Home » The Hobbit: The Desolation of Smaug Review

The Hobbit: The Desolation of Smaug Review

This Friday sees the release of the second instalment in Peter Jackson’s 3-part adaptation of JRR Tolkien’s Lord of The Rings prequel, The Hobbit. At only 300 pages, Tolkien’s classic children’s novel doesn’t seem long enough to sustain what has become an epic movie franchise, but The Desolation of Smaug builds on An Unexpected Journey making for a movie of grander scale, higher stakes, greater ambition, and all the more spectacular for it.

Ian McKellen - Gandalf The HobbitWhat’s it about? Bilbo Baggins’s epic quest to help the dwarves of Erebor reclaim their lost homeland from the fearsome dragon Smaug continues. It was never going to be an easy journey, but being hunted by an orc pack, Wood-elves, and freakish spiders through cursed forests and impassable lakes puts the band of dwarves in more danger than ever. Worse still, as they get ever closer to the ruined lair of the treasure-hoarding dragon, they are separated from Gandalf, who must travel to explore the darkness rising in the ruins of Dol Guldor, putting himself in more danger than ever.

Verdict: Darker, bolder, more epic and more compelling, the story builds on An Unexpected Journey to introduce higher stakes and richer characterisation that serves to both push the story forward and weave it into the mythology of Rings. Martin Freeman as Bilbo is more conflicted, the dwarves are more sympathetic, and our stalwart Gandalf has moments of genuine vulnerability that are simply gripping. The darkness rising is a savvy tease that adds a healthy dose of dread in anticipation for an explosive finale and the events of the Rings trilogy.

The film is visually stunning. 3D can be hit-and-miss, but this is without doubt one of the best uses of it. The landscapes are crisp and colourful, and this time round we get to see the twisting reaches of the Mirkwood, Thranduil’s spiralling kingdom, the rickety buildings and winding canals of delightful Lake-town, and the staggering halls of Erebor itself, all rendered masterfully with a use of light and texture that is hypnotic. The creatures too are terrifying. The orcs are more fearsome, but the true marvels are the scuttling arachnid monstrosities and, without doubt, the glorious fire-bellied dragon.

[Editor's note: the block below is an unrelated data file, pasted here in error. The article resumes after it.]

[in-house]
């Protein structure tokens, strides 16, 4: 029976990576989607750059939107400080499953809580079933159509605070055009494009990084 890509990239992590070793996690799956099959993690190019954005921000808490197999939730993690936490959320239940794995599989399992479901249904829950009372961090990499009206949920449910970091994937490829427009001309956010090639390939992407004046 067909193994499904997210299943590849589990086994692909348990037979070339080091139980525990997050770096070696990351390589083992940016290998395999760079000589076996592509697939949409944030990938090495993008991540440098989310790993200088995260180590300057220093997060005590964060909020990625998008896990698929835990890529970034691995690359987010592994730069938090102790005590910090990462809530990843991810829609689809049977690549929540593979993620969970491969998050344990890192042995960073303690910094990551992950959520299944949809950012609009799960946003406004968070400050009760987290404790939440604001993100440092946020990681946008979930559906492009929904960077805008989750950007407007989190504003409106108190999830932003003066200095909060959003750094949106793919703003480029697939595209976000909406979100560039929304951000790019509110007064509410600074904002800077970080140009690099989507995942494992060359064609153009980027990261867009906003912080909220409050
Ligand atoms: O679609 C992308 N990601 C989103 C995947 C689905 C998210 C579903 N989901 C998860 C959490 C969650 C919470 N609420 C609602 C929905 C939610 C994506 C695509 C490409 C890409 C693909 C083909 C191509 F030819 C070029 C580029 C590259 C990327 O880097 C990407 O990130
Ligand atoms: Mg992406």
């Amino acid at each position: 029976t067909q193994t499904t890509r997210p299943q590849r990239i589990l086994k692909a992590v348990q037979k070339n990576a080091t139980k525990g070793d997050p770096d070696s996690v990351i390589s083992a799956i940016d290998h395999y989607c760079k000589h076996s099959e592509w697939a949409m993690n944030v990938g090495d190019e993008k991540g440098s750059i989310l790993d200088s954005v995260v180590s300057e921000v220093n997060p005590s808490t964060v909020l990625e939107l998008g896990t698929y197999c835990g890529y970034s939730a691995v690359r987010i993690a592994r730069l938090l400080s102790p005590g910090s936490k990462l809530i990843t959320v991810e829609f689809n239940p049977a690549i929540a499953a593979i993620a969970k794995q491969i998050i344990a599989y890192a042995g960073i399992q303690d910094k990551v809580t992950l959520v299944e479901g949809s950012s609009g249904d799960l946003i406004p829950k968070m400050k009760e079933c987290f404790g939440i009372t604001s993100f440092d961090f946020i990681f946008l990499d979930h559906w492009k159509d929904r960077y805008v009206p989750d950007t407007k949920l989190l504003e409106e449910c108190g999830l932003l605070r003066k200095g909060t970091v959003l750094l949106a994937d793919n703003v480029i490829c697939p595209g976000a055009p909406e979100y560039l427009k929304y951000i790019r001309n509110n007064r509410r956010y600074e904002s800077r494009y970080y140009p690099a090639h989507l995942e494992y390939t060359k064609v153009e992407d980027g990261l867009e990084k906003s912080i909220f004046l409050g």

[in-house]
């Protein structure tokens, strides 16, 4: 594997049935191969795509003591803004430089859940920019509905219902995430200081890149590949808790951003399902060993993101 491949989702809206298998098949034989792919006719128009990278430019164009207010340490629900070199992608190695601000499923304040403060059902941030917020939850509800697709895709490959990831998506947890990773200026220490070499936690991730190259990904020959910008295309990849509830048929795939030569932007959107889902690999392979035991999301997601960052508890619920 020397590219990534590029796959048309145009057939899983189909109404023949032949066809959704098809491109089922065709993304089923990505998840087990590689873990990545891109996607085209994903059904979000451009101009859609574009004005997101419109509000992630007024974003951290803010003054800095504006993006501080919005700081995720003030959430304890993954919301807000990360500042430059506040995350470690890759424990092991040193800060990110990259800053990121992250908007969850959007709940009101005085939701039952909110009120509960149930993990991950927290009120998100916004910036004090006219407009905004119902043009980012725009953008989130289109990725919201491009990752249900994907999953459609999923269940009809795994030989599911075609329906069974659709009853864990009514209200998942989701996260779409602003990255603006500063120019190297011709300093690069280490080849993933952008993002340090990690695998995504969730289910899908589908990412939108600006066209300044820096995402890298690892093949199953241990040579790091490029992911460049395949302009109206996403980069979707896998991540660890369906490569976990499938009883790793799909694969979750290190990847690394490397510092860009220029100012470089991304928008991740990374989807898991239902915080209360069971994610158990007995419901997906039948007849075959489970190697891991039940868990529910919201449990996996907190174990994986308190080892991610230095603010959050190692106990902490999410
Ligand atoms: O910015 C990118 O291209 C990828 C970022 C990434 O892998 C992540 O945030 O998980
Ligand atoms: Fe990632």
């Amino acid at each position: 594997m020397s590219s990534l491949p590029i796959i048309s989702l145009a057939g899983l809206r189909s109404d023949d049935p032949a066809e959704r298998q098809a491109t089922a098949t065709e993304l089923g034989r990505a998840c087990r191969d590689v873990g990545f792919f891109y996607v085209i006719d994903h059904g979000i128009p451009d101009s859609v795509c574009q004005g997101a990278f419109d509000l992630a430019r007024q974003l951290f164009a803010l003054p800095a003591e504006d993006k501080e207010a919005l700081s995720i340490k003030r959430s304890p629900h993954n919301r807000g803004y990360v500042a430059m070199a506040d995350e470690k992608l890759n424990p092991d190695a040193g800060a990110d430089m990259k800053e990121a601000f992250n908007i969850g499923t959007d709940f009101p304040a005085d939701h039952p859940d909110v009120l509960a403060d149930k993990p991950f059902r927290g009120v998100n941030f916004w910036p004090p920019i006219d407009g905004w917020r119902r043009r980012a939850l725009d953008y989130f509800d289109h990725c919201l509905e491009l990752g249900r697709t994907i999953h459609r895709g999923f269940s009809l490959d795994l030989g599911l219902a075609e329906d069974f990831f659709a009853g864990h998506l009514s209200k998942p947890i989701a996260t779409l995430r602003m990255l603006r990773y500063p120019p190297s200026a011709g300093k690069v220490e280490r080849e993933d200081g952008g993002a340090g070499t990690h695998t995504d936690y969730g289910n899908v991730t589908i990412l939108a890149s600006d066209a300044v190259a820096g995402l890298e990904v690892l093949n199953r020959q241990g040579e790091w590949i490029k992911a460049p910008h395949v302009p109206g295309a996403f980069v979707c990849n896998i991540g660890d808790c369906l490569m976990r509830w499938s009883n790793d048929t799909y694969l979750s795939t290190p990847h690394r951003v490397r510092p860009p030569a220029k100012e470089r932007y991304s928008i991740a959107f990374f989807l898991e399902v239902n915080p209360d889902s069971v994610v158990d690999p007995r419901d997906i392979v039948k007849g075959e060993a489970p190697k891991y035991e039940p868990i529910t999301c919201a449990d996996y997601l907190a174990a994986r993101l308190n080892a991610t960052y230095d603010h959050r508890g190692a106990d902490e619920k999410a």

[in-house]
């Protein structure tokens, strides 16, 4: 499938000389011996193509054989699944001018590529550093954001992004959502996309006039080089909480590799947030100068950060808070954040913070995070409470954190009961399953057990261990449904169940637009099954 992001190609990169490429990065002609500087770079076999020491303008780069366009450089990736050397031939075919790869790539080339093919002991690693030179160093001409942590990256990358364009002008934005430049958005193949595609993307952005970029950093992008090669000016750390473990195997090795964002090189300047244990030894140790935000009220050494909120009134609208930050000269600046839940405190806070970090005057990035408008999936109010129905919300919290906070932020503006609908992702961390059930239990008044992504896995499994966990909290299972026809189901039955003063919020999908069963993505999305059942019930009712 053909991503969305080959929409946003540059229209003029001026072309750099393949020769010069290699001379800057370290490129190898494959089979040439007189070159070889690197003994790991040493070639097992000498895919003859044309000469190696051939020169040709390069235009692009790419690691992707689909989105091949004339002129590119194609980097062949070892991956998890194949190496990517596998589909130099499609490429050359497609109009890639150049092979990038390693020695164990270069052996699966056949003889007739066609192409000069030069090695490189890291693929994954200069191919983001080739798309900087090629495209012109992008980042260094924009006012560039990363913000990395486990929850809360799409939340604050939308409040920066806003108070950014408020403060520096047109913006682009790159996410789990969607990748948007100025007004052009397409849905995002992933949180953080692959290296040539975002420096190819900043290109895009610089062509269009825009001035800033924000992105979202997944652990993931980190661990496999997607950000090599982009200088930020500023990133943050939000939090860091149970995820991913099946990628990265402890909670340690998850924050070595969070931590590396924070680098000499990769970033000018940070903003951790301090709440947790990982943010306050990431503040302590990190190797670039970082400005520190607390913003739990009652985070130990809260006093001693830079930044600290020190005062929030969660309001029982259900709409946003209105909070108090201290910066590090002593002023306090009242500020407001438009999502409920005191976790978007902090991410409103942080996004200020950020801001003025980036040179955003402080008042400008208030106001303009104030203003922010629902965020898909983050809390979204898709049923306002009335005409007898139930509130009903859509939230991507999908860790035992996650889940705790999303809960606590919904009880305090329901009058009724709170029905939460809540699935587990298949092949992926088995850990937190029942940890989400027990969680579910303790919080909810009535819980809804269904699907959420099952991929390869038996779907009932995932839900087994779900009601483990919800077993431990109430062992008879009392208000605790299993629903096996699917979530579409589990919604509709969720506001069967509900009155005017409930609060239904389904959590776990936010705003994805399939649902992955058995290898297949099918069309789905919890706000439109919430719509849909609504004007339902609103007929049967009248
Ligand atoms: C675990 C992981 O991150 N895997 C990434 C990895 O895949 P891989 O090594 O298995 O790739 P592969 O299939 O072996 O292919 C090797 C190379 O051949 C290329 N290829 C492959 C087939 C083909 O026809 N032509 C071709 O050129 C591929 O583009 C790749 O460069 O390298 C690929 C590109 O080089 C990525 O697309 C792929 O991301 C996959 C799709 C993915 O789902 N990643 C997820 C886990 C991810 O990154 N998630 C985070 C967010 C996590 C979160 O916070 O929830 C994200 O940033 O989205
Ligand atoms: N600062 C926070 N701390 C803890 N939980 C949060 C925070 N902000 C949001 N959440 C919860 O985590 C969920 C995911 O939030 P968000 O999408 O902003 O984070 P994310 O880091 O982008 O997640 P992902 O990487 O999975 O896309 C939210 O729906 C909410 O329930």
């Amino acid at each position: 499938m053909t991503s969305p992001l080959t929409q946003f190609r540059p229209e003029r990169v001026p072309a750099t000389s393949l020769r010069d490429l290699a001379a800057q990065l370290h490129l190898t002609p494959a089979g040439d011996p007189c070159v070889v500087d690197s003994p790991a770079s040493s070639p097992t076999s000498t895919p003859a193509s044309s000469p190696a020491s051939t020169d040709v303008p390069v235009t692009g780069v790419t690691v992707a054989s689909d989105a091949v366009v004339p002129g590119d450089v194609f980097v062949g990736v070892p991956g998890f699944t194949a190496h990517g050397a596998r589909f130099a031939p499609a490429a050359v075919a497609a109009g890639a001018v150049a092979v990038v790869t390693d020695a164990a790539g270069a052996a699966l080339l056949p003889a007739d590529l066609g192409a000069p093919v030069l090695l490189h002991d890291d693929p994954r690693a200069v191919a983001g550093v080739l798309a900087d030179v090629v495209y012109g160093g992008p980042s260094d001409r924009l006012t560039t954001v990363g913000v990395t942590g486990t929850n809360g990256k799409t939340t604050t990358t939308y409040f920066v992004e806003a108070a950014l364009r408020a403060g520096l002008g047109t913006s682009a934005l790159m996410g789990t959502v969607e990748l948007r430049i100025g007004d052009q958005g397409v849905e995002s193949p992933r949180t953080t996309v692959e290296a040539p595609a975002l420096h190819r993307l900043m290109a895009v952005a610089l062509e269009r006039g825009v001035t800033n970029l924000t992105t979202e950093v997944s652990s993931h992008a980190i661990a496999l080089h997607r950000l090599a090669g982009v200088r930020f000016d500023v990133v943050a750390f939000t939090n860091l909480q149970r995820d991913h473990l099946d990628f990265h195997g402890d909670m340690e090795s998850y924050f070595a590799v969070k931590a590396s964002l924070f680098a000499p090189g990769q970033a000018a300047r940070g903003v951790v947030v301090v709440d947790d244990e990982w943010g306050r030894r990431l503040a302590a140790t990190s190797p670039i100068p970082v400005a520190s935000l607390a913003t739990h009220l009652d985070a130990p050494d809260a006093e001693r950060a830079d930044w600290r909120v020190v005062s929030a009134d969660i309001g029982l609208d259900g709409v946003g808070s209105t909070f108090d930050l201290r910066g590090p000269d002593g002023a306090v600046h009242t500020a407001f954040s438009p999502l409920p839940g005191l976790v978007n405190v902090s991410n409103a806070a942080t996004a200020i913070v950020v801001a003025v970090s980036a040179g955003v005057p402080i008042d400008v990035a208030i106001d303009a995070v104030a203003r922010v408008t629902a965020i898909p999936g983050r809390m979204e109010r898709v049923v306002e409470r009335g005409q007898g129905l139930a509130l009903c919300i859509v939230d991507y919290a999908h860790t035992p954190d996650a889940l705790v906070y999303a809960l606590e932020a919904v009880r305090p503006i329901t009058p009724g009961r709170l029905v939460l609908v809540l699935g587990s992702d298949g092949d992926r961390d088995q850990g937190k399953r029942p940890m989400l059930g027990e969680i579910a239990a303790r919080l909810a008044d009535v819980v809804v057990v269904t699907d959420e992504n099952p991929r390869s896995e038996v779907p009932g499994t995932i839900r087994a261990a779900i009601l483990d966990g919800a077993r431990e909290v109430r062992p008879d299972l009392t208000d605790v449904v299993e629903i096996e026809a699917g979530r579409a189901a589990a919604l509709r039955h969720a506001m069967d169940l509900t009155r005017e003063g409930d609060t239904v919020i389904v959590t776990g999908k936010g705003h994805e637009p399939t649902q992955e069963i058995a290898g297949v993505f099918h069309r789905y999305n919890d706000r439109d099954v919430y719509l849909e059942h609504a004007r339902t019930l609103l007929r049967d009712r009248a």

Hardcore fans will surely be pleased by a film that draws so richly from the source material to create such a grand spectacle, but it’s a double-edged sword. Whilst fans will immerse themselves in the world they’ve imagined The Hobbit Dwarvescome to such vivid life, casual viewers may find that, at over two hours and 40 minutes, the pace lags. Changes from the book will also prove controversial. The addition of a female character, wood-elf warrior Tauriel, has been hotly discussed, but she’s a great character and really earns a place in the story, even if she’s a little under-served. The change in tone will probably prove more divisive. Where the book and the first film have a tone of joviality, that spirited sense of adventure gives way to a gloomier one here. Freeman’s little comic flourishes are few, far-between, and sorely missed at times. But for lovers of the Rings trilogy, this building sense of dread just fuels the fan fire of the epic story to come. And apart from the odd cheesy moment in the script, the film certainly lives up to fan hype. Seeing Legolas return, seeing how Gandalf’s journey plays out, seeing Smaug come to life are all moments that fans will treasure.

Final Words: A sumptuous visual feast, Jackson serves up yet another mammoth blockbuster bursting with action, adventure, and plenty of entertainment. It won’t please everyone, but with gorgeous visuals, an ever more epic tale to tell, and the promise of darker things to come, The Desolation of Smaug is a great addition to this superior franchise.

Rating: 4 / 5      

The Hobbit: The Desolation of Smaug is in cinemas on 13 December.

Laura Emilie

Laura Emilie is a photographer, videographer, occasional writer, and mildly-obsessed fangirl of TV & film.

View all posts

Add comment

Your email address will not be published. Required fields are marked *

This site uses Akismet to reduce spam. Learn how your comment data is processed.